Caring for a loved one with dementia is not easy and requires a lot of energy, sacrifice, and time. The objective of caregiving dementia patients is to make sure that they have the comfort, love, and necessities they need because these patients will require a lot as they have high needs.
If you are an adult child of a parent that was just diagnosed with dementia that has agreed to take on the caregiving role, you will want to make sure that your parent receives the best care. This is why you will need to have these 6 essential skills to be an effective caregiver to your parent or grandparent.
Plenty Of Endurance
Dementia does progress over time and this means that new challenges will emerge as the disease progresses. This means that the caregiver must be prepared to not only learn new skills when new behaviors do emerge but to be prepared to both physically as well as emotionally manage the stress that comes with dementia.
For instance, if the newly diagnosed dementia patient still is able to bathe and dress independently, eventually the patient will not be able to do either. This means the caregiver must be able to handle the task of dressing and bathing the patient on a daily basis. Additionally, the patient can potentially display behaviors that can be violent which means the caregiver will need to handle that as well if it comes up.
Patience Is Essential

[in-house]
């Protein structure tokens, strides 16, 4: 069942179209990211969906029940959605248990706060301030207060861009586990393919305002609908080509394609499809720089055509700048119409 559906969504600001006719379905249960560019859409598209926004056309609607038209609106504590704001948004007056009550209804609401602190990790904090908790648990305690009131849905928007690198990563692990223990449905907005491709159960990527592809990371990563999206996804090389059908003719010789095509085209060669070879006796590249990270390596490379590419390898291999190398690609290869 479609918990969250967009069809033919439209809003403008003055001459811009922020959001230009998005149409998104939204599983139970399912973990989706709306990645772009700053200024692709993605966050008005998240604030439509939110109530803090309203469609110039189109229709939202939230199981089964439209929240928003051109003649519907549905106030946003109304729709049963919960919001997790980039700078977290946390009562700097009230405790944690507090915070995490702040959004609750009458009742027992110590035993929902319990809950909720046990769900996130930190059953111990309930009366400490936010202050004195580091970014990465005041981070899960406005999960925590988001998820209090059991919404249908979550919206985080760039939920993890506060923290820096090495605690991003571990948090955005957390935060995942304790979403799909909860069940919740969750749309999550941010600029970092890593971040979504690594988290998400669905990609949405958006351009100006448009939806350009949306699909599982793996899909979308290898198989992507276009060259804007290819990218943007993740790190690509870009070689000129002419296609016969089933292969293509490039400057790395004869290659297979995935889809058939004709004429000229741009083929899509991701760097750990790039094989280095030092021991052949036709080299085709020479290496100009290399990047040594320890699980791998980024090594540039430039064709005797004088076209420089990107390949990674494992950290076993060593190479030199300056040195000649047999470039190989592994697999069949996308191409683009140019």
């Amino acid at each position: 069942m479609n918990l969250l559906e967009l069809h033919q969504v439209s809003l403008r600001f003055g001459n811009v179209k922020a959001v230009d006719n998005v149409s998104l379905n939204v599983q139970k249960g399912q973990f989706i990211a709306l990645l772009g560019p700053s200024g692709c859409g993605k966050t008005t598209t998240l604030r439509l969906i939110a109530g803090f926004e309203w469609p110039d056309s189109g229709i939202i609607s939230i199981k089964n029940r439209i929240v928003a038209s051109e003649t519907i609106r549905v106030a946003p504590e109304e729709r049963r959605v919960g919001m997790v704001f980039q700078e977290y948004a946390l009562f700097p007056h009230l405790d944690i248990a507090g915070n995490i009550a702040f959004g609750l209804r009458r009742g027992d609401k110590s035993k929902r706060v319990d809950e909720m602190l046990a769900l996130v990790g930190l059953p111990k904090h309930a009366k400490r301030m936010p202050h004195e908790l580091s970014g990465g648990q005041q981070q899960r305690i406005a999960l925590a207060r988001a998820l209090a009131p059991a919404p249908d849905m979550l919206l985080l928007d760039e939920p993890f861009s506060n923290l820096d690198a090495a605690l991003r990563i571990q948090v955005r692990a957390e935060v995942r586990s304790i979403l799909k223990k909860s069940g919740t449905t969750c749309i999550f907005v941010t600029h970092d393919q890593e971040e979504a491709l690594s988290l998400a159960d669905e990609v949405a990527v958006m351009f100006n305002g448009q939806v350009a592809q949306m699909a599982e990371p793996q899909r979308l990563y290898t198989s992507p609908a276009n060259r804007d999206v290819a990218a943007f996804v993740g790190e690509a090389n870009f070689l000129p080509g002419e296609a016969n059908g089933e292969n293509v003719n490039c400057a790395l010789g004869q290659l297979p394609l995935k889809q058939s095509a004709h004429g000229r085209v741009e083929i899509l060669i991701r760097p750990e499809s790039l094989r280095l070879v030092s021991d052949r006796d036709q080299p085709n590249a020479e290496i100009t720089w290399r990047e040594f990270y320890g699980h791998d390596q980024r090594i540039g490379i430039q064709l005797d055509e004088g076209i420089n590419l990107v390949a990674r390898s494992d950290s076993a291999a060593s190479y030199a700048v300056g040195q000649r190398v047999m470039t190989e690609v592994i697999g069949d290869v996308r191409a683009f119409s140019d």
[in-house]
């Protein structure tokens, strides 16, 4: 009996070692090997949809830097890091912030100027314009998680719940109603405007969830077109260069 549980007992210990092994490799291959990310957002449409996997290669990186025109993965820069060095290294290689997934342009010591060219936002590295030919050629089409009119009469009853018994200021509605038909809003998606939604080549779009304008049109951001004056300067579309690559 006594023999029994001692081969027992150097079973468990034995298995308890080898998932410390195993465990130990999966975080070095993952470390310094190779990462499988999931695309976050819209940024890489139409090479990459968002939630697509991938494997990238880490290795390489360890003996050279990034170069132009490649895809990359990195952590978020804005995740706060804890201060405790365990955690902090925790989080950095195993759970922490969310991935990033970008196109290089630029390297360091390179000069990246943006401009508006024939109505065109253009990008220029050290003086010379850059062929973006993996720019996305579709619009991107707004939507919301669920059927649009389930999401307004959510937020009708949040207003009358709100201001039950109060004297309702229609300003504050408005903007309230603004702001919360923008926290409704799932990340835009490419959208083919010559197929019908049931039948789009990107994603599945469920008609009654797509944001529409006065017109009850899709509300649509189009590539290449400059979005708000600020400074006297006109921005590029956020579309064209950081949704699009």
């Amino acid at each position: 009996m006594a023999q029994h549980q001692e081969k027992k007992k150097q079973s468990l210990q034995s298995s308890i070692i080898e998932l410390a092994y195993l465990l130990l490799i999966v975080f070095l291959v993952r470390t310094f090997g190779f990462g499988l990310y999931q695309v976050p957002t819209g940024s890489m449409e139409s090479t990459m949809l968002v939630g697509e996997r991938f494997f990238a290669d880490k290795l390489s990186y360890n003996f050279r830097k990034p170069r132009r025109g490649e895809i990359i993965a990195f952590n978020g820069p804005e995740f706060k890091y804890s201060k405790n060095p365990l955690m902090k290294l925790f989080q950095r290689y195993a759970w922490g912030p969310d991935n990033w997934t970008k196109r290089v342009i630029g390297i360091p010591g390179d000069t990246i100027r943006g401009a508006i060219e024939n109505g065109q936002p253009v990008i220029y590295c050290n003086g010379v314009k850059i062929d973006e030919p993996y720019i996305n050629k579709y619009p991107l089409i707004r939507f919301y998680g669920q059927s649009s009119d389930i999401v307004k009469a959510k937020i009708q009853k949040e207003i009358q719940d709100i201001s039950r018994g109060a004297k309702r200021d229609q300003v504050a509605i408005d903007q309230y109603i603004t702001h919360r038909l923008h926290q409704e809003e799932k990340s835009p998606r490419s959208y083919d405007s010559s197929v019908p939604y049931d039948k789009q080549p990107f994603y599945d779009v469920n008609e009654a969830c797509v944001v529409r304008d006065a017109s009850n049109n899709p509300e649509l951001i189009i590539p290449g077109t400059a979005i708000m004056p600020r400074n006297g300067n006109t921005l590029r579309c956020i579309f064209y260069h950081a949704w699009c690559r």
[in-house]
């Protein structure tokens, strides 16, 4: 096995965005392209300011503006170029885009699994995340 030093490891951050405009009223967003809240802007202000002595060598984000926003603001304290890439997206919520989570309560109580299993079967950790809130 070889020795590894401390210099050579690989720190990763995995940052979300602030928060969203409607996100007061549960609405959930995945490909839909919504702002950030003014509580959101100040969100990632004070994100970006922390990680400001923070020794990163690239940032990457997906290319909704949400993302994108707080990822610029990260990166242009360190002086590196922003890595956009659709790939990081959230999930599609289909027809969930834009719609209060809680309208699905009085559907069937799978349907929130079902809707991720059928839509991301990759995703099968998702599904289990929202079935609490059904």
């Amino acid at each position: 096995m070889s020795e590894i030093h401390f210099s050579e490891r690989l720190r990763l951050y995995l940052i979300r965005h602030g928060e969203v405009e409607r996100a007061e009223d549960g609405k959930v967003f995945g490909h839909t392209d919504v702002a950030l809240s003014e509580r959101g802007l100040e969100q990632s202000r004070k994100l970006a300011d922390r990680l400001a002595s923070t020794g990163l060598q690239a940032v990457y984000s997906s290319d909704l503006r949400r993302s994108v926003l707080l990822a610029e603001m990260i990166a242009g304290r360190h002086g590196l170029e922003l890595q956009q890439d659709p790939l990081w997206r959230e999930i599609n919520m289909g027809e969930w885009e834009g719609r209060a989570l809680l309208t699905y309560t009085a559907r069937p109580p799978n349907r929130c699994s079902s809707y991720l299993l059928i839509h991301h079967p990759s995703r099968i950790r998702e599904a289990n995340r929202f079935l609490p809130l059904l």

In addition to endurance, caregivers to dementia patients must be very patient when it comes to caregiving. The memory loss that is associated with dementia is difficult for caregivers as they will constantly need to remind these patients things that they were just told recently. Additionally, the behavioral changes that occur with the disease can also be a source of frustration for caregivers.
For instance, the dementia sufferer may refuse to eat lunch and the caregiver will need to be patient when this type of situation occurs. This type of situation will be expanded on in the next point.
Creativity And Being Strategic
When you are caring for a dementia patient, an essential skill to have is creativity and being strategic. This means each time a new behavior emerges as the disease progresses, there needs to be new techniques put in place in order to manage each one. This will help reduce caregiver stress and to help keep the patient comfortable.
Going back to the example of the dementia patient not eating lunch because of refusing to do so, there are ways to get the patient to eat. Making the food appear and smell more appealing is one way, and another way is to find a calmer environment to serve the patient lunch. Sometimes the patient will be willing to eat if you place one of his or her belongings on the table which can provide plenty of comforts.
Be As Knowledgable As Possible
Not all dementia caregivers are familiar with the disease which often applies to adult children that are caring for their parents who have been recently diagnosed with the disease. The best thing for caregivers to do when they are taking care of a patient with the condition is to find out everything they can about dementia.